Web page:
Visteon expects $1.2 billion loss in second quarter

Monday, August 8th 2005, 10:34 am
By: News On 6

VAN BUREN TOWNSHIP, Mich. (AP) _ Auto-parts maker Visteon Corp. on Monday said it expects to report a loss of $1.2 billion for its second quarter after writing down the value of assets being transferred to former parent Ford Motor Co. in a deal struck in May, while also reducing the value of certain international assets.

The company reported a preliminary loss of $1.2 billion, or $9.49 per share, on sales of $5 billion for the quarter. As announced last week, the company said it is reviewing the accounting for certain transactions that originated in its North American purchasing operations, and therefore these figures are subject to adjustment.

While it still does the bulk of its business with Ford, Visteon said sales to other customers rose to $1.8 billion, or 36 percent of total sales. Sales to Ford decreased more than 7 percent to $3.2 billion, primarily reflecting lower production levels in North America and Europe.

``Ford will remain our largest customer, representing about 50 percent of our total revenue, and we will still be Ford's biggest supplier,'' Mike Johnston, chairman and chief executive, told industry analysts during a teleconference. ``But we'll be less dependent on Ford and they will have the opportunity to diversify their supply base, allowing for improvements from suppliers who specialize in products that are not Ford or Visteon.''

He also said ``Visteon will become a leaner organization,'' focusing on increasing its cash flow and reducing its debt.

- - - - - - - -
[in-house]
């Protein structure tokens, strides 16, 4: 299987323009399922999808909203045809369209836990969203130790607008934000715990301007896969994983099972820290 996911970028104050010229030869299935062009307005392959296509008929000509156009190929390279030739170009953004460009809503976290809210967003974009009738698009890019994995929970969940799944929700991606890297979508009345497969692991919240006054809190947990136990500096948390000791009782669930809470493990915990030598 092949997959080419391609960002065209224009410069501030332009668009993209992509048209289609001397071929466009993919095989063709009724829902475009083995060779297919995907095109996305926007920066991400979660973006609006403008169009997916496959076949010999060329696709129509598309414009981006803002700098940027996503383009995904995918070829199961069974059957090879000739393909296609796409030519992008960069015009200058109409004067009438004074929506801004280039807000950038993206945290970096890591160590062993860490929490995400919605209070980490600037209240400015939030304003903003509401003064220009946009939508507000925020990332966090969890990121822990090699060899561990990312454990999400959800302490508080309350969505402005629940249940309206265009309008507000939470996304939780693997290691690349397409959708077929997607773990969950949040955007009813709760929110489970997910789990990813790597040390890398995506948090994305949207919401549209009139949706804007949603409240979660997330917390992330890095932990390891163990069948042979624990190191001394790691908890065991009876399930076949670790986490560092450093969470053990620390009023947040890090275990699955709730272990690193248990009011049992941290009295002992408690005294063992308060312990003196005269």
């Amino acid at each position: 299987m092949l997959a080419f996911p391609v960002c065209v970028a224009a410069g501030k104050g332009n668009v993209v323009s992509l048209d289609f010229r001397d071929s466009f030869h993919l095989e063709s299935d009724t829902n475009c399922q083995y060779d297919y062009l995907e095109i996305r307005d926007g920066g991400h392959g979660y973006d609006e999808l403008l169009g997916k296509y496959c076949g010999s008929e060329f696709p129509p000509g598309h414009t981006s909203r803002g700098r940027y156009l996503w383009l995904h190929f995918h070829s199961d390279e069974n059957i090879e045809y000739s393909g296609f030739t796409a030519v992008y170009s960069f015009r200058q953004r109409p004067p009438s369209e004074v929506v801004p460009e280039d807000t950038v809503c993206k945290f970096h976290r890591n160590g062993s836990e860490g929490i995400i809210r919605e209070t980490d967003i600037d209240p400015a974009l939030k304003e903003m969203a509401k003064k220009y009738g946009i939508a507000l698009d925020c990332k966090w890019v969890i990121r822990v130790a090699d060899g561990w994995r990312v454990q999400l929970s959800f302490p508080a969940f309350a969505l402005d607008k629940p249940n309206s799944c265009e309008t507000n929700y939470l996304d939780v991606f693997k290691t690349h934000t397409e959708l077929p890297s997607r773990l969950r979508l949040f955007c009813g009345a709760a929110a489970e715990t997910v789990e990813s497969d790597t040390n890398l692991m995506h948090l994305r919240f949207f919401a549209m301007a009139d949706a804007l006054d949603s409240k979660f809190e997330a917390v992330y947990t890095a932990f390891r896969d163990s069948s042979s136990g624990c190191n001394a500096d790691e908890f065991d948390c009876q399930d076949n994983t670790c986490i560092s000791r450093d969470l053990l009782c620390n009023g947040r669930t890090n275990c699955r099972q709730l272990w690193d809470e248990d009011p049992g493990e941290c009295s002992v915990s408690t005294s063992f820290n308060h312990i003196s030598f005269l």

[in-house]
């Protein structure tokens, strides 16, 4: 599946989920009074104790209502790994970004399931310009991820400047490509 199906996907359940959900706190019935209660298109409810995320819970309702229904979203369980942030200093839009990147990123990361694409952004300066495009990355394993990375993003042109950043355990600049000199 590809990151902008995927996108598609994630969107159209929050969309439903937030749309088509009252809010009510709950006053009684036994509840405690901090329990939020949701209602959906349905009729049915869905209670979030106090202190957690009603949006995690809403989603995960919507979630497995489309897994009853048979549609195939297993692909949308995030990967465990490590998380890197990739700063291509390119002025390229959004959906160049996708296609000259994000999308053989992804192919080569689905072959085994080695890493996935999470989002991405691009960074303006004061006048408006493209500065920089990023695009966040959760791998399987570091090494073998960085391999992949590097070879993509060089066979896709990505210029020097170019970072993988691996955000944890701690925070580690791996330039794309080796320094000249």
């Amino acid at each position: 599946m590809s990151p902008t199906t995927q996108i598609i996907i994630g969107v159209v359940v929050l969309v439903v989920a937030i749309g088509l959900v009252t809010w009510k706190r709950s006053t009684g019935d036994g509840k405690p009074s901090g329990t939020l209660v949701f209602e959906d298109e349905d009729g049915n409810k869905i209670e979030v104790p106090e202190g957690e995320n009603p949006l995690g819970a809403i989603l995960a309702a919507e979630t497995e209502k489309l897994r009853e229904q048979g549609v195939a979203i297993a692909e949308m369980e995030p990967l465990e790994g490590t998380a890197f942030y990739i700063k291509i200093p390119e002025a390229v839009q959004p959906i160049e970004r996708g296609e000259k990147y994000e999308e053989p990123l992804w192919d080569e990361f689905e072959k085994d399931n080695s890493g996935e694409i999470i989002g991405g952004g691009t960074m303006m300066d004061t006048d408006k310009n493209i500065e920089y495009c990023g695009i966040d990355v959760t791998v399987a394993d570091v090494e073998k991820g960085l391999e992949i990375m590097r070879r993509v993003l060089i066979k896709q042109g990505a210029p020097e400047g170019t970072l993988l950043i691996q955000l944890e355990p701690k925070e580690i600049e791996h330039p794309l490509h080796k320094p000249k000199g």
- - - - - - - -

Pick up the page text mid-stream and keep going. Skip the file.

``Our goal for Visteon is value creation for our customers and for our shareholders,'' Johnston said.

Visteon is recording a charge of $900 million as it reduces, to estimated fair value, the carrying value of fixed assets related to the 24 facilities being transferred to Ford. In May, Ford agreed to assume control of 20 plants in the United States and four in Mexico, while absorbing more than 17,000 Visteon workers. Visteon also recorded a charge of about $250 million in the second quarter to write down certain noncore fixed assets, primarily in Europe, related to drive-line and engine air fuel systems.

Visteon, based in Wayne County's Van Buren Township, said that besides the charges, results for the second quarter were hurt by lower production at Ford and lower prices for its parts, offset somewhat by funding from Ford under an agreement reached in March.

``Over the years, we've made significant progress in a number of initiatives, but our financial performance has been hampered by declining revenue from our largest customer and an inflexible cost structure,'' Johnston said.